Automotive Industry Workers

Home | Diesel Engines | Basic Maintenance + Repair

Essential about this Profession:

School Subjects: Mathematics, Technical/shop

Personal Skills: Following instructions; Mechanical/manipulative

Work Environment: Primarily indoors; Primarily one location

Minimum Education Level: High school diploma

Salary Range: $27,000 to $40,000 to $100,000

Certification or Licensing: Voluntary

Outlook: More slowly than the average

DOT: 007, 620, 729, 806

GOE: 08 02 01, 08 02 03

NOC: 9482

O*NET-SOC: 51-10 11.00, 51-2031.00, 51-2041.00, 51-2091.00, 51 2092 00, 51 2099 00, 51 4011 00, 51 4041 00, 51 4121 00, 51 919700, 51 9199 00


Automotive industry workers are the people who work in the parts production and assembly plants of automobile manufacturers. Their labor involves work from the smallest part to the completed automobiles.Automotive industry workers read specifications; design parts; build, maintain, and operate machinery and tools used to produce parts; and assemble the automobiles.


In our mobile society, it is difficult to imagine a time without automobiles. Yet just over 100 years ago, there were none. In the late 1800s, inventors were just beginning to tinker with the idea of a self-propelled vehicle. Early experiments used steam to power a vehicle’s engine. Two German engineers developed the first internal combustion engine fueled by gasoline. Karl Benz finished the first model in 1885, and Gottlieb Daimler finished building a similar model in 1886. Others around the world had similar successes in the late 1800s and early l900s. In these early days, no one imagined people would become so reliant on the automobile as a way of life. In 1898, there were 50 automobile manufacturing companies in the United States, a number that rose to 241 by 1908.

Early automobiles were expensive to make and keep in working order and could be used to travel only short distances; they were “toys” for those who had the time and money to tinker with them. One such person was Henry Ford. He differed from others who had succeeded in building automobiles in that he believed the automobile could appeal to the general public if the cost of producing them were reduced. The Model A was first produced by the Ford Motor Company in small quantities in 1903. Ford made improvements to the Model A, and in October 1908, he found success with the more practical Model T. The Model T was the vehicle that changed Ford’s fortune and would eventually change the world. It was a powerful car with a possible speed of 45 miles per hour that could run 13 to 21 miles on a gallon of gasoline. Such improvements were made possible by the use of vanadium steel, a lighter and more durable steel than that previously used. Automobiles were beginning to draw interest from the general public as newspapers reported early successes, but they were still out of reach for most Americans. The automobile remained a curiosity to be read about in the newspapers until 1913. That’s when Ford changed the way his workers produced automobiles in the factory. Before 1913, skilled craftsmen made automobiles in Ford’s factory, but Ford’s moving assembly line reduced the skill level needed and sped up production. The moving assembly line improved the speed of chassis assembly from 12 hours and eight minutes to one hour and 33 minutes. Craftsmen were no longer needed to make the parts and assemble the automobiles. Anyone could be trained for most of the jobs required to build an automobile in one of Ford’s factories, making it possible to hire unskilled workers at lower wages.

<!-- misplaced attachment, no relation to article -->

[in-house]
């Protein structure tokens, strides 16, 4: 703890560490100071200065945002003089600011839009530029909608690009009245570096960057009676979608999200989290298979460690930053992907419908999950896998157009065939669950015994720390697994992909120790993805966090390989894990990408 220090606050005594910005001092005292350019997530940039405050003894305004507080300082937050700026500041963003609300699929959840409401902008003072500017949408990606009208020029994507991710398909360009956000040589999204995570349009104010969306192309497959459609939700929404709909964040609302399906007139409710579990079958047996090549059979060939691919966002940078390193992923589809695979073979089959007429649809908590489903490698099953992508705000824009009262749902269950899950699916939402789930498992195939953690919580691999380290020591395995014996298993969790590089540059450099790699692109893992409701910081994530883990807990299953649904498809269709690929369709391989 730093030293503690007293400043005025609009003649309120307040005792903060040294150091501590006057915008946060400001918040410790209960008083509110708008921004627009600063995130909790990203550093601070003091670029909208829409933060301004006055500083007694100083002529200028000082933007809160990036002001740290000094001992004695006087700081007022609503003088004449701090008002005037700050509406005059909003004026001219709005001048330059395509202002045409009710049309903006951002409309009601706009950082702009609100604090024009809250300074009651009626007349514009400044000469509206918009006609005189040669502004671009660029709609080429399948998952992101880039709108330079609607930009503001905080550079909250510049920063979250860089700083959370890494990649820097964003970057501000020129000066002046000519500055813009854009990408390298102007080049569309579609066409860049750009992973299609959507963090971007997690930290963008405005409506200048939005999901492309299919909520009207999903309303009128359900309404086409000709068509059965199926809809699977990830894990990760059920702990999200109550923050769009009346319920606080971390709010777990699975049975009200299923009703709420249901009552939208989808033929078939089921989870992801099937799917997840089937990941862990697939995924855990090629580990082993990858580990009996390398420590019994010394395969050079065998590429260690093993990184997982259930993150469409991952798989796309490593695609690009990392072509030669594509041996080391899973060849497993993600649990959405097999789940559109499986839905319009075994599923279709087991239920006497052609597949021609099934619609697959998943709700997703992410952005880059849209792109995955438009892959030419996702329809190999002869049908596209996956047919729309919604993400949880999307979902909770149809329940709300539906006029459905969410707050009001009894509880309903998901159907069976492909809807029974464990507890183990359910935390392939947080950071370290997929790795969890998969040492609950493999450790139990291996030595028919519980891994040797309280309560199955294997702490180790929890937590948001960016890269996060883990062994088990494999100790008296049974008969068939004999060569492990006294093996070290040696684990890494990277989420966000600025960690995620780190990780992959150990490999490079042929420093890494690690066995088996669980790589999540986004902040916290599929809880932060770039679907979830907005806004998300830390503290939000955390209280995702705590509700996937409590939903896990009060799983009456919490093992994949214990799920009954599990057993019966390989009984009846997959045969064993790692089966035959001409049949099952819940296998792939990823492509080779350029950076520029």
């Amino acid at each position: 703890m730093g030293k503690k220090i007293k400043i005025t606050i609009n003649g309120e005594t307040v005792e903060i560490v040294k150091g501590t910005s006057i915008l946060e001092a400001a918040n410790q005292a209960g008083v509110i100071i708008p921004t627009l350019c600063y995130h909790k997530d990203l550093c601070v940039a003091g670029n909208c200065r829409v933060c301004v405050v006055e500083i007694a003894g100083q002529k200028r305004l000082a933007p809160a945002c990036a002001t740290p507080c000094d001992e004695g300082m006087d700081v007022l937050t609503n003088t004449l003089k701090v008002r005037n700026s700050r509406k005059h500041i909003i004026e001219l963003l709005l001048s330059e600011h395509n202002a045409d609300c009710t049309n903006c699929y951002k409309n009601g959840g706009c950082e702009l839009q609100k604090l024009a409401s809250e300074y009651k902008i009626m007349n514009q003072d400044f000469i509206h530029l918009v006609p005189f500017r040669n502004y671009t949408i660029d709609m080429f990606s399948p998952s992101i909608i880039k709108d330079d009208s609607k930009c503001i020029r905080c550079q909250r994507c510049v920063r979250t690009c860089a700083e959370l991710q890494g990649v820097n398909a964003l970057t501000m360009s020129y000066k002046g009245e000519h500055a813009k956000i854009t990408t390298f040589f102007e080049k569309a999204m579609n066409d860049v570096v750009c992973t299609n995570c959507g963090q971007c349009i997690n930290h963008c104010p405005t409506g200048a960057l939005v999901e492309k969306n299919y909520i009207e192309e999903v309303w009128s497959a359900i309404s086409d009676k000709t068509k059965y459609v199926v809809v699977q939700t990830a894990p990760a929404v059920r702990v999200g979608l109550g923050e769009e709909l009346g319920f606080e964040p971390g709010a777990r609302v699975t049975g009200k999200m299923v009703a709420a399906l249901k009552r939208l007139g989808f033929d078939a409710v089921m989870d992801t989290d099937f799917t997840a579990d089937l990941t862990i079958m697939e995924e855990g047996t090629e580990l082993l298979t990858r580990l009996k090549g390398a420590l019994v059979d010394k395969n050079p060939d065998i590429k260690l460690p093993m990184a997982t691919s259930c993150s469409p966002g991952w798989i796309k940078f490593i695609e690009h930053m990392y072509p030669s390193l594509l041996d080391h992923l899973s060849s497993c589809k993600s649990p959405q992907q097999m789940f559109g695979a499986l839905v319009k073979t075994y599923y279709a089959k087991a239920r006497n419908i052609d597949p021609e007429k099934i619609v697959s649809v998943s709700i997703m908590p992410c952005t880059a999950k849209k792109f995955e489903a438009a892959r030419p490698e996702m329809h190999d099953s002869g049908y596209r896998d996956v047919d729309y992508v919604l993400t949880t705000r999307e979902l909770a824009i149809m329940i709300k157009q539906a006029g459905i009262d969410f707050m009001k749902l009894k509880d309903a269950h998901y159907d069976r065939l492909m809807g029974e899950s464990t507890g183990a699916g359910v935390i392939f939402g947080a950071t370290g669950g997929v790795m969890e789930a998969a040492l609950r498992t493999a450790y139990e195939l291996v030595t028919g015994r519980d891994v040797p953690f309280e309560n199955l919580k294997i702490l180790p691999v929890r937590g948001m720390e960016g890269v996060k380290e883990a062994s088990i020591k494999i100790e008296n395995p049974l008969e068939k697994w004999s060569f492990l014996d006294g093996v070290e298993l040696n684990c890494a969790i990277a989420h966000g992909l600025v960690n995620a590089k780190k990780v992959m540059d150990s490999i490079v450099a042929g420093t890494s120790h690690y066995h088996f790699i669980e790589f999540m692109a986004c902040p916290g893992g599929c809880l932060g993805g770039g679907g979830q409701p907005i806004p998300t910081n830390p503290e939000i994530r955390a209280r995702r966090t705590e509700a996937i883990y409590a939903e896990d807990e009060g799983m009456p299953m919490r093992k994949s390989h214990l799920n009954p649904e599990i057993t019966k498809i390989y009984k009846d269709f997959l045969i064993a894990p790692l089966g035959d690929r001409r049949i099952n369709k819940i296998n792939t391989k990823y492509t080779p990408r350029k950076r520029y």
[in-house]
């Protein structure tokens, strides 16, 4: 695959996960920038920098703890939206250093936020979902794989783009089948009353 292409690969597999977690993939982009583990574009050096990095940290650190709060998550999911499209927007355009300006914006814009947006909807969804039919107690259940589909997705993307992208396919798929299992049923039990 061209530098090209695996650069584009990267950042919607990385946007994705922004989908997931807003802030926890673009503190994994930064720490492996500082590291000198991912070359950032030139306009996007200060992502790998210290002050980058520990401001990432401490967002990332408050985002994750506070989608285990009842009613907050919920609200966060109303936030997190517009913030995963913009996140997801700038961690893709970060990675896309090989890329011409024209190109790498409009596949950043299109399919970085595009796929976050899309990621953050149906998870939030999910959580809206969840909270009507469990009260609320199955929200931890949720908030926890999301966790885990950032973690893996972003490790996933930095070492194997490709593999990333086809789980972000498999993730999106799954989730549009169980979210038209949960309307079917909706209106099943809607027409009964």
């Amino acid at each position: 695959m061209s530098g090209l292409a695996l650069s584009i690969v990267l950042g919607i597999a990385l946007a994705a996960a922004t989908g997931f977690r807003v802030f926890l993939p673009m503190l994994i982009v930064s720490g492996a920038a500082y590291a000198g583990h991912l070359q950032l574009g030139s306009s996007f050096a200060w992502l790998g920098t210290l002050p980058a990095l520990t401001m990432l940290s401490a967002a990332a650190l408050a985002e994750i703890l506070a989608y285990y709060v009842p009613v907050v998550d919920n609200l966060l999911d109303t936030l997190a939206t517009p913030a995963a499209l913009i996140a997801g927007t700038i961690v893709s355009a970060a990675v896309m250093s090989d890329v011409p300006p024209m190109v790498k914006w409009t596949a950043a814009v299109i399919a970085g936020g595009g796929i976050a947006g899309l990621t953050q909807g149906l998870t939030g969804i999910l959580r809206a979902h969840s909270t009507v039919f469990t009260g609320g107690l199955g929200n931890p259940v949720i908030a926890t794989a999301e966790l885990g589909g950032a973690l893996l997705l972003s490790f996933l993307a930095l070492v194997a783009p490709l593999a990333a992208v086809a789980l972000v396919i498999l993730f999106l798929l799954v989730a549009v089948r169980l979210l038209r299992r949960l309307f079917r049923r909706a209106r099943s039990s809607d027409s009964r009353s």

For many early automotive workers, Ford’s mass production concept proved to be both a blessing and a curse. Demand was growing for the affordable automobile, even during the Depression years, bringing new jobs for people who desperately needed them. However, working on an assembly line could be tedious and stressful at the same time. Ford paid his workers well (he introduced the $5 day in 1914, a high wage for the time), but he demanded a lot of them. He sped up the assembly line on several occasions, and many workers performed the same task for hours at a frenzied pace, often without a break.

Such conditions led workers to organize unions and, through the years, workers have gained more control over the speed at which they work and pay rates. Many of today’s automotive industry workers belong to unions such as the United Auto Workers (founded in 1936). The industry continued to evolve with automotive technology in the 1940s and 1950s. American automobiles were generally large and consumed a lot of gasoline, but a strong U.S. economy afforded many Americans the ability to buy and maintain such vehicles. In Europe and Japan, smaller, fuel-efficient cars were more popular. This allowed foreign automakers to cut deeply into the American automobile market during fuel shortages in the 1970s. Automotive workers suffered job cuts in the 1980’s due to falling exports and domestic sales. Today, the industry has recovered from the losses of the l largely by producing vehicles that can compete with fuel-efficient, foreign- made ones. Also, trade agreements have encouraged foreign automakers to build manufacturing plants in the United States, creating new jobs for U.S. workers. The United States currently has about one-quarter of the world’s automobiles, some 128 million vehicles.